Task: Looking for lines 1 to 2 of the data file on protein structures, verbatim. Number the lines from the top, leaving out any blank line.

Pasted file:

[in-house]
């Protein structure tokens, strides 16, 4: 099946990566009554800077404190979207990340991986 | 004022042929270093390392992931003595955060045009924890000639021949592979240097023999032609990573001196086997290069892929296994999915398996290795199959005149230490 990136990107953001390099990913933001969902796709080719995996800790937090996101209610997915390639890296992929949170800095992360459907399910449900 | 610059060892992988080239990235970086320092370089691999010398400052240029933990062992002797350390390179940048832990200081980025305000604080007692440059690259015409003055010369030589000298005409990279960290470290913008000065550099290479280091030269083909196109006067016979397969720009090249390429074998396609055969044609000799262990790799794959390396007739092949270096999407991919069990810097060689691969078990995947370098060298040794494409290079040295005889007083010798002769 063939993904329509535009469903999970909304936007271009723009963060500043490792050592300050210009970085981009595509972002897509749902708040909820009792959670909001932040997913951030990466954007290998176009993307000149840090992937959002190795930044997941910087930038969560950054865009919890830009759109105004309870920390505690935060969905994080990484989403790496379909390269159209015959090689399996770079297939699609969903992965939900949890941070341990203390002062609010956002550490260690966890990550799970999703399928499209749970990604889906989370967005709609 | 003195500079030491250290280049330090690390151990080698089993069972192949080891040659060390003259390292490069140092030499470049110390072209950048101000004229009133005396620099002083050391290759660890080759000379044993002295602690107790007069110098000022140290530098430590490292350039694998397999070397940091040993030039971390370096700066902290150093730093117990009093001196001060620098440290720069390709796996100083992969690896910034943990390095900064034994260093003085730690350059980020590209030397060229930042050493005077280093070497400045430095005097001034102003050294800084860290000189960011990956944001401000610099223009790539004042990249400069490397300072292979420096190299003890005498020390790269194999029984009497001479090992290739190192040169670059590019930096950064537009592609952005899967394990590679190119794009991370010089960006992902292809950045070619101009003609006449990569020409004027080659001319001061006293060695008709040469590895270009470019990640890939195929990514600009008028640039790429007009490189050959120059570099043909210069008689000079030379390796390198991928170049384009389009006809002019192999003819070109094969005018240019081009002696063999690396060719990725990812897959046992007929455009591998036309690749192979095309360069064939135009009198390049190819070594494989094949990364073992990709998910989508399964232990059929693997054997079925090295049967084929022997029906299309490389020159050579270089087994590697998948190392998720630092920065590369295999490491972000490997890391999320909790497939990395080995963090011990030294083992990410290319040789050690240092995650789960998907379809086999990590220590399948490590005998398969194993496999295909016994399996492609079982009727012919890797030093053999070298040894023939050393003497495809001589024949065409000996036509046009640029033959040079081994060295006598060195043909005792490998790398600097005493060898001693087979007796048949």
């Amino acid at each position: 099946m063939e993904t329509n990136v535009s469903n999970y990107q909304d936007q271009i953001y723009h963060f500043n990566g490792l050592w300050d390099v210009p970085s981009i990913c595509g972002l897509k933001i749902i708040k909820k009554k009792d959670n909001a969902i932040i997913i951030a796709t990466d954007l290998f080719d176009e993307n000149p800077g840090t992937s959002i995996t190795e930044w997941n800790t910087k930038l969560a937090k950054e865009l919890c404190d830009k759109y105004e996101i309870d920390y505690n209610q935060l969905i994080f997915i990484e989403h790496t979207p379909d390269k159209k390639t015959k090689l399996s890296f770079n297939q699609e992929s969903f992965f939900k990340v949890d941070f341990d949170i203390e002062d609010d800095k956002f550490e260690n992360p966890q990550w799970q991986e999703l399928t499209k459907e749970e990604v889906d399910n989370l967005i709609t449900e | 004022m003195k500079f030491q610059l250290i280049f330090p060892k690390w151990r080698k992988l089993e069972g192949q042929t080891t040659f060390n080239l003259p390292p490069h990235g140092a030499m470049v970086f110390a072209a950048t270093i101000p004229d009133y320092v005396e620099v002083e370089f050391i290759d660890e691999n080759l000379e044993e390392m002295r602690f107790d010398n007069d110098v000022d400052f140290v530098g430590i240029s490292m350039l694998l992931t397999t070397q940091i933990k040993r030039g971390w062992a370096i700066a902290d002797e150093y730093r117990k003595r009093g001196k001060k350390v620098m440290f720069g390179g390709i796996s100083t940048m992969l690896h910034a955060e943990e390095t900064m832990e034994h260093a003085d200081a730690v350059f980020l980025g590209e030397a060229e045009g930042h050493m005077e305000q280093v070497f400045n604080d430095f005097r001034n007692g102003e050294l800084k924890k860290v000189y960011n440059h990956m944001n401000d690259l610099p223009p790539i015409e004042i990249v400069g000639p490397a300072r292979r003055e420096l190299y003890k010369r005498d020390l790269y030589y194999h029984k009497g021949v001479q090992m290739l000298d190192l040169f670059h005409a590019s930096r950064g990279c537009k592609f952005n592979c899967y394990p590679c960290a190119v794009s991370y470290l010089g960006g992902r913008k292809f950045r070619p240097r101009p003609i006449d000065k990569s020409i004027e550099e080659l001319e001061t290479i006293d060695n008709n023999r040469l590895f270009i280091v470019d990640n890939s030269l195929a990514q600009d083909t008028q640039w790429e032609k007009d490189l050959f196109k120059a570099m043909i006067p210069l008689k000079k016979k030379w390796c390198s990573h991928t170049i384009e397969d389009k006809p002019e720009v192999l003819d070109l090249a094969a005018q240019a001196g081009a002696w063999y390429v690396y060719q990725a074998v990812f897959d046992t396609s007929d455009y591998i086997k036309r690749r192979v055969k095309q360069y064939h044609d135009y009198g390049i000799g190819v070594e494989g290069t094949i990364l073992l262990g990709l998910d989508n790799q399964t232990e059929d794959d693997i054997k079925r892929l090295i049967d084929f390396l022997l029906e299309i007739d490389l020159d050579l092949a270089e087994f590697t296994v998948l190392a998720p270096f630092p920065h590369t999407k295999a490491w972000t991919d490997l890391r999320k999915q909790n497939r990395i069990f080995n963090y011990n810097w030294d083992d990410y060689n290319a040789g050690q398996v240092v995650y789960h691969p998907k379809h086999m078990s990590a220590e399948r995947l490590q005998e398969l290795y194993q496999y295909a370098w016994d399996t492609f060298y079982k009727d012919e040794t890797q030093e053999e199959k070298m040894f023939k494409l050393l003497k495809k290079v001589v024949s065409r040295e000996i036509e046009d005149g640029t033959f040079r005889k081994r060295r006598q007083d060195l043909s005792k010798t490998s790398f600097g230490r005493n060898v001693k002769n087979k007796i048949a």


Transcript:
[in-house]
């Protein structure tokens, strides 16, 4: 099946990566009554800077404190979207990340991986 | 004022042929270093390392992931003595955060045009924890000639021949592979240097023999032609990573001196086997290069892929296994999915398996290795199959005149230490 990136990107953001390099990913933001969902796709080719995996800790937090996101209610997915390639890296992929949170800095992360459907399910449900 | 610059060892992988080239990235970086320092370089691999010398400052240029933990062992002797350390390179940048832990200081980025305000604080007692440059690259015409003055010369030589000298005409990279960290470290913008000065550099290479280091030269083909196109006067016979397969720009090249390429074998396609055969044609000799262990790799794959390396007739092949270096999407991919069990810097060689691969078990995947370098060298040794494409290079040295005889007083010798002769 063939993904329509535009469903999970909304936007271009723009963060500043490792050592300050210009970085981009595509972002897509749902708040909820009792959670909001932040997913951030990466954007290998176009993307000149840090992937959002190795930044997941910087930038969560950054865009919890830009759109105004309870920390505690935060969905994080990484989403790496379909390269159209015959090689399996770079297939699609969903992965939900949890941070341990203390002062609010956002550490260690966890990550799970999703399928499209749970990604889906989370967005709609 | 003195500079030491250290280049330090690390151990080698089993069972192949080891040659060390003259390292490069140092030499470049110390072209950048101000004229009133005396620099002083050391290759660890080759000379044993002295602690107790007069110098000022140290530098430590490292350039694998397999070397940091040993030039971390370096700066902290150093730093117990009093001196001060620098440290720069390709796996100083992969690896910034943990390095900064034994260093003085730690350059980020590209030397060229930042050493005077280093070497400045430095005097001034102003050294800084860290000189960011990956944001401000610099223009790539004042990249400069490397300072292979420096190299003890005498020390790269194999029984009497001479090992290739190192040169670059590019930096950064537009592609952005899967394990590679190119794009991370010089960006992902292809950045070619101009003609006449990569020409004027080659001319001061006293060695008709040469590895270009470019990640890939195929990514600009008028640039790429007009490189050959120059570099043909210069008689000079030379390796390198991928170049384009389009006809002019192999003819070109094969005018240019081009002696063999690396060719990725990812897959046992007929455009591998036309690749192979095309360069064939135009009198390049190819070594494989094949990364073992990709998910989508399964232990059929693997054997079925090295049967084929022997029906299309490389020159050579270089087994590697998948190392998720630092920065590369295999490491972000490997890391999320909790497939990395080995963090011990030294083992990410290319040789050690240092995650789960998907379809086999990590220590399948490590005998398969194993496999295909016994399996492609079982009727012919890797030093053999070298040894023939050393003497495809001589024949065409000996036509046009640029033959040079081994060295006598060195043909005792490998790398600097005493060898001693087979007796048949």